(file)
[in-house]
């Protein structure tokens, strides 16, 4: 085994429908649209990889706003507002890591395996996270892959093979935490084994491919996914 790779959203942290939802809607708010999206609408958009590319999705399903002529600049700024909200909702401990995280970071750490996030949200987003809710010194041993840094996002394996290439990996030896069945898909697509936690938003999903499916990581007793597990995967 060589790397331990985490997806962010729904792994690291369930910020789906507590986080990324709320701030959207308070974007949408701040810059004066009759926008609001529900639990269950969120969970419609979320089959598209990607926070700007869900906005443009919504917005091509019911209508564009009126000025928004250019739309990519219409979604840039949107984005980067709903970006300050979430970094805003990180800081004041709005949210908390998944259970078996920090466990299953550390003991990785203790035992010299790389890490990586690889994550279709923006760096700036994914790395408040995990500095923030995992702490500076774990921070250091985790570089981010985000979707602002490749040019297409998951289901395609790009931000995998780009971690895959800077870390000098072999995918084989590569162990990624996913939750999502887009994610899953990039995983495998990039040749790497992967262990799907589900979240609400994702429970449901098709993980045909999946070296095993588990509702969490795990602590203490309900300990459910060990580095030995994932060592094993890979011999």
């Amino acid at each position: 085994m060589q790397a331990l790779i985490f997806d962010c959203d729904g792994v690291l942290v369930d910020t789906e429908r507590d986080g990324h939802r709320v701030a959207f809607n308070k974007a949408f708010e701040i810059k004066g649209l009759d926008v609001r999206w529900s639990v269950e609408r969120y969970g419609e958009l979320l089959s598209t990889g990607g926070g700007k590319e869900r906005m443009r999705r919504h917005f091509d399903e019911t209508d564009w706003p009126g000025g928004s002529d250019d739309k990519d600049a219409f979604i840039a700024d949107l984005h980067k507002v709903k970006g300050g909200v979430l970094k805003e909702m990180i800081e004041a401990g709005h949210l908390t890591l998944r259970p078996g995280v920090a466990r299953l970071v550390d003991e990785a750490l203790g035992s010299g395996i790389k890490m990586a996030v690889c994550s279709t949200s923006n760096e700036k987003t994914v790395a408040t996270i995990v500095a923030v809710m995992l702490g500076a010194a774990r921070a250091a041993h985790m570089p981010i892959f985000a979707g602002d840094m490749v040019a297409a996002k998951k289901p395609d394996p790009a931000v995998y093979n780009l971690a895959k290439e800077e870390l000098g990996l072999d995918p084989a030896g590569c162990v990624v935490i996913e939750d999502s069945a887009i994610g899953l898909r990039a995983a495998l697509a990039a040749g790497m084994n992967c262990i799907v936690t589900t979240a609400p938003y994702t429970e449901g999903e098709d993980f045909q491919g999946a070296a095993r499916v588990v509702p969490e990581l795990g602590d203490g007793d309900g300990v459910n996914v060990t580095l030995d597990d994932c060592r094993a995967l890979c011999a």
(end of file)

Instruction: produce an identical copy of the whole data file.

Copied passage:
[in-house]
């Protein structure tokens, strides 16, 4: 085994429908649209990889706003507002890591395996996270892959093979935490084994491919996914 790779959203942290939802809607708010999206609408958009590319999705399903002529600049700024909200909702401990995280970071750490996030949200987003809710010194041993840094996002394996290439990996030896069945898909697509936690938003999903499916990581007793597990995967 060589790397331990985490997806962010729904792994690291369930910020789906507590986080990324709320701030959207308070974007949408701040810059004066009759926008609001529900639990269950969120969970419609979320089959598209990607926070700007869900906005443009919504917005091509019911209508564009009126000025928004250019739309990519219409979604840039949107984005980067709903970006300050979430970094805003990180800081004041709005949210908390998944259970078996920090466990299953550390003991990785203790035992010299790389890490990586690889994550279709923006760096700036994914790395408040995990500095923030995992702490500076774990921070250091985790570089981010985000979707602002490749040019297409998951289901395609790009931000995998780009971690895959800077870390000098072999995918084989590569162990990624996913939750999502887009994610899953990039995983495998990039040749790497992967262990799907589900979240609400994702429970449901098709993980045909999946070296095993588990509702969490795990602590203490309900300990459910060990580095030995994932060592094993890979011999």
């Amino acid at each position: 085994m060589q790397a331990l790779i985490f997806d962010c959203d729904g792994v690291l942290v369930d910020t789906e429908r507590d986080g990324h939802r709320v701030a959207f809607n308070k974007a949408f708010e701040i810059k004066g649209l009759d926008v609001r999206w529900s639990v269950e609408r969120y969970g419609e958009l979320l089959s598209t990889g990607g926070g700007k590319e869900r906005m443009r999705r919504h917005f091509d399903e019911t209508d564009w706003p009126g000025g928004s002529d250019d739309k990519d600049a219409f979604i840039a700024d949107l984005h980067k507002v709903k970006g300050g909200v979430l970094k805003e909702m990180i800081e004041a401990g709005h949210l908390t890591l998944r259970p078996g995280v920090a466990r299953l970071v550390d003991e990785a750490l203790g035992s010299g395996i790389k890490m990586a996030v690889c994550s279709t949200s923006n760096e700036k987003t994914v790395a408040t996270i995990v500095a923030v809710m995992l702490g500076a010194a774990r921070a250091a041993h985790m570089p981010i892959f985000a979707g602002d840094m490749v040019a297409a996002k998951k289901p395609d394996p790009a931000v995998y093979n780009l971690a895959k290439e800077e870390l000098g990996l072999d995918p084989a030896g590569c162990v990624v935490i996913e939750d999502s069945a887009i994610g899953l898909r990039a995983a495998l697509a990039a040749g790497m084994n992967c262990i799907v936690t589900t979240a609400p938003y994702t429970e449901g999903e098709d993980f045909q491919g999946a070296a095993r499916v588990v509702p969490e990581l795990g602590d203490g007793d309900g300990v459910n996914v060990t580095l030995d597990d994932c060592r094993a995967l890979c011999a």